The researchers also noted that lifetime cancer risk was increased among girls and children who had imaging tests done at very young ages. Girls had double the cancer risk of boys because of their increased chances of developing breast and thyroid cancers.


Story Source:

The above story is based on materials provided by Duke Medicine. Note: Materials may be edited for content and length.


Journal Reference:

  1. J. N. Johnson, C. Hornik, J. S. Li, D. K. Benjamin, T. Yoshizumi, R. E. Reiman, D. P. Frush, K. D. Hill. Cumulative Radiation Exposure and Cancer Risk Estimation in Children with Heart Disease. Circulation, 2014; DOI: 10.1161/CIRCULATIONAHA.113.005425

Cite This Page:

Duke Medicine. "Lifetime cancer risk from heart imaging low for most children, but rises with more complex tests." ScienceDaily. ScienceDaily, 9 June 2014. <www.sciencedaily.com/releases/2014/06/140609161610.htm>.
Duke Medicine. (2014, June 9). Lifetime cancer risk from heart imaging low for most children, but rises with more complex tests. ScienceDaily. Retrieved November 26, 2014 from www.sciencedaily.com/releases/2014/06/140609161610.htm
Duke Medicine. "Lifetime cancer risk from heart imaging low for most children, but rises with more complex tests." ScienceDaily. www.sciencedaily.com/releases/2014/06/140609161610.htm (accessed November 26, 2014).

Share This


More From ScienceDaily



More Health & Medicine News

Wednesday, November 26, 2014

Featured Research

from universities, journals, and other organizations


Featured Videos

from AP, Reuters, AFP, and other news services

Pet Dogs to Be Used in Anti-Ageing Trial

Pet Dogs to Be Used in Anti-Ageing Trial

Reuters - Innovations Video Online (Nov. 26, 2014) Researchers in the United States are preparing to discover whether a drug commonly used in human organ transplants can extend the lifespan and health quality of pet dogs. Video provided by Reuters
Powered by NewsLook.com
Today's Prostheses Are More Capable Than Ever

Today's Prostheses Are More Capable Than Ever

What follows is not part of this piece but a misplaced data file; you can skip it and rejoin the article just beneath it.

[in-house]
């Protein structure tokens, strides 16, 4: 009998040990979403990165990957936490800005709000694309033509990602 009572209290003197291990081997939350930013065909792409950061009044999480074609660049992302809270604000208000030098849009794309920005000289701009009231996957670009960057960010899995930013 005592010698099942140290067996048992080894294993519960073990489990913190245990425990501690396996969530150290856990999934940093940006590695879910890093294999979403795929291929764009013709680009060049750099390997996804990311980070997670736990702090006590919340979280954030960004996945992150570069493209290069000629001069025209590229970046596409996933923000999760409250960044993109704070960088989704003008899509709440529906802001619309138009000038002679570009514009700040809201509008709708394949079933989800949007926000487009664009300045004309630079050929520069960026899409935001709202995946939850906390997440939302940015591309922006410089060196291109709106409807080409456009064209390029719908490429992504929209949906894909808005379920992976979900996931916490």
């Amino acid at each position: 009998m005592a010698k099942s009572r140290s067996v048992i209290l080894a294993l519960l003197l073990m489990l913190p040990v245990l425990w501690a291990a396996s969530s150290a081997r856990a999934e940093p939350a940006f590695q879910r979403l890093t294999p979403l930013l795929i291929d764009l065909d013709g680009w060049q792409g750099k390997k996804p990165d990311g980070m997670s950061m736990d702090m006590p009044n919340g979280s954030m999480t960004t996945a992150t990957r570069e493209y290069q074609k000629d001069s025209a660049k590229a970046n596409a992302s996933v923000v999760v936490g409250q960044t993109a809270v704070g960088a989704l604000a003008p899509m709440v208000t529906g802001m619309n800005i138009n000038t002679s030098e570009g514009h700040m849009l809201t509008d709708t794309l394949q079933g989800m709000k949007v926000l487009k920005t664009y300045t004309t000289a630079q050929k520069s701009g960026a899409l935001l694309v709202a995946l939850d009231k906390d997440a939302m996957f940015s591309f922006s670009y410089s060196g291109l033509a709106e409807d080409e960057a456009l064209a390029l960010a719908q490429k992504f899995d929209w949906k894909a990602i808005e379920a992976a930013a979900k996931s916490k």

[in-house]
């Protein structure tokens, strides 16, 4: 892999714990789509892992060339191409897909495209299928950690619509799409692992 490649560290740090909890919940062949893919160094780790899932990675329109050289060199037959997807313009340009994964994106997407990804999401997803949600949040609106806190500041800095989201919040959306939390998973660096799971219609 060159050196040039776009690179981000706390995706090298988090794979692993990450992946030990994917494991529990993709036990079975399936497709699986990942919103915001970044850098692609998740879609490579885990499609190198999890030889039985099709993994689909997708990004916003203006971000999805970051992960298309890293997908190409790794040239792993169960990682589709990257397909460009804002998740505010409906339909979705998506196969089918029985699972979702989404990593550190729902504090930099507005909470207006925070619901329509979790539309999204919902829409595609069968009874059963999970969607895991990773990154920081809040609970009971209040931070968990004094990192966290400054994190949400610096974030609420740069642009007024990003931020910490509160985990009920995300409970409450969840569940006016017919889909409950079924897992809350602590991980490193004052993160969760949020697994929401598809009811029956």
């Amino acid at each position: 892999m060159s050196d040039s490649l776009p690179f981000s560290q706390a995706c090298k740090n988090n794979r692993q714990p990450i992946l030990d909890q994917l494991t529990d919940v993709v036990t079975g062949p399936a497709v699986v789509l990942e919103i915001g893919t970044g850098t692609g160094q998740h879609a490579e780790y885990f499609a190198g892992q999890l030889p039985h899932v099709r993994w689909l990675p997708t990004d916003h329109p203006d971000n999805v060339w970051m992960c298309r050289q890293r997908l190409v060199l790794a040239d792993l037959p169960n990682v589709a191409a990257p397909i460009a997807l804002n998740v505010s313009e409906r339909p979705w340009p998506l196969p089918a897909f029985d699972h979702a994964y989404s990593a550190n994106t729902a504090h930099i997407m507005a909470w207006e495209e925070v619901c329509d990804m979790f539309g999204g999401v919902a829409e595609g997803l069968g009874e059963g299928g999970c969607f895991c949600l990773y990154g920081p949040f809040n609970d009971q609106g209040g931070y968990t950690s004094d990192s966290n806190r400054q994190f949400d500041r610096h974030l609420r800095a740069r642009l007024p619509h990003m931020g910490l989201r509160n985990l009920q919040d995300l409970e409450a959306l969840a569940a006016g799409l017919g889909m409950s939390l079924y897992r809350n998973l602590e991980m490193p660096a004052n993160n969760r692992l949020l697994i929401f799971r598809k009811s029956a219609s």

Newsy (Nov. 26, 2014) Advances in prosthetics are making replacement body parts stronger and more lifelike than they’ve ever been. Video provided by Newsy
Powered by NewsLook.com
From Popcorn To Vending Snacks: FDA Ups Calorie Count Rules

From Popcorn To Vending Snacks: FDA Ups Calorie Count Rules

Newsy (Nov. 25, 2014) The US FDA is announcing new calorie rules on Tuesday that will require everywhere from theaters to vending machines to include calorie counts. Video provided by Newsy
Powered by NewsLook.com
Daily Serving Of Yogurt Could Reduce Risk Of Type 2 Diabetes

Daily Serving Of Yogurt Could Reduce Risk Of Type 2 Diabetes

Newsy (Nov. 25, 2014) Need another reason to eat yogurt every day? Researchers now say it could reduce a person's risk of developing type 2 diabetes. Video provided by Newsy
Powered by NewsLook.com

Search ScienceDaily

Number of stories in archives: 140,361

Find with keyword(s):
Enter a keyword or phrase to search ScienceDaily for related topics and research stories.

Save/Print:
Share:

Breaking News:

Strange & Offbeat Stories


Health & Medicine

Mind & Brain

Living & Well

In Other News

... from NewsDaily.com

Science News

Health News

Environment News

Technology News



Save/Print:
Share:

Free Subscriptions


Get the latest science news with ScienceDaily's free email newsletters, updated daily and weekly. Or view hourly updated newsfeeds in your RSS reader:

Get Social & Mobile


Keep up to date with the latest news from ScienceDaily via social networks and mobile apps:

Have Feedback?


Tell us what you think of ScienceDaily -- we welcome both positive and negative comments. Have any problems using the site? Questions?
Mobile: iPhone Android Web
Follow: Facebook Twitter Google+
Subscribe: RSS Feeds Email Newsletters
Latest Headlines Health & Medicine Mind & Brain Space & Time Matter & Energy Computers & Math Plants & Animals Earth & Climate Fossils & Ruins